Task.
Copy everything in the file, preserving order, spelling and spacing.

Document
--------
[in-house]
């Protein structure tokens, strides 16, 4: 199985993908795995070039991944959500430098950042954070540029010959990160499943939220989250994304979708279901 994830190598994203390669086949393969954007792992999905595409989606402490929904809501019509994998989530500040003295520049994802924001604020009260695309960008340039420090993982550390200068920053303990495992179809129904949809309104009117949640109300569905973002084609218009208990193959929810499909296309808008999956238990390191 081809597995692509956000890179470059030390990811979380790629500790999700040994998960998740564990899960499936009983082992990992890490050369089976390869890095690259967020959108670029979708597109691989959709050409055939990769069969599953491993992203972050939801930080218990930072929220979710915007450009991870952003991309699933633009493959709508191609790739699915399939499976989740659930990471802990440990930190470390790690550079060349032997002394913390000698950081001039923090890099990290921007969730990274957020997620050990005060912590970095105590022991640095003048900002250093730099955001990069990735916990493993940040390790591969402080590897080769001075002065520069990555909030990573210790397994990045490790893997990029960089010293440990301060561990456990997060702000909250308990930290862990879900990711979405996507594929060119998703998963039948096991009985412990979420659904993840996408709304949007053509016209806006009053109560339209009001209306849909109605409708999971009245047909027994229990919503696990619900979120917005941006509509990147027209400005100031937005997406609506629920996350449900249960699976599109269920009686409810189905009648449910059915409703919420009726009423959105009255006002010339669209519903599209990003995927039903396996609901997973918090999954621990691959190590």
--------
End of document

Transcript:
[in-house]
């Protein structure tokens, strides 16, 4: 199985993908795995070039991944959500430098950042954070540029010959990160499943939220989250994304979708279901 994830190598994203390669086949393969954007792992999905595409989606402490929904809501019509994998989530500040003295520049994802924001604020009260695309960008340039420090993982550390200068920053303990495992179809129904949809309104009117949640109300569905973002084609218009208990193959929810499909296309808008999956238990390191 081809597995692509956000890179470059030390990811979380790629500790999700040994998960998740564990899960499936009983082992990992890490050369089976390869890095690259967020959108670029979708597109691989959709050409055939990769069969599953491993992203972050939801930080218990930072929220979710915007450009991870952003991309699933633009493959709508191609790739699915399939499976989740659930990471802990440990930190470390790690550079060349032997002394913390000698950081001039923090890099990290921007969730990274957020997620050990005060912590970095105590022991640095003048900002250093730099955001990069990735916990493993940040390790591969402080590897080769001075002065520069990555909030990573210790397994990045490790893997990029960089010293440990301060561990456990997060702000909250308990930290862990879900990711979405996507594929060119998703998963039948096991009985412990979420659904993840996408709304949007053509016209806006009053109560339209009001209306849909109605409708999971009245047909027994229990919503696990619900979120917005941006509509990147027209400005100031937005997406609506629920996350449900249960699976599109269920009686409810189905009648449910059915409703919420009726009423959105009255006002010339669209519903599209990003995927039903396996609901997973918090999954621990691959190590």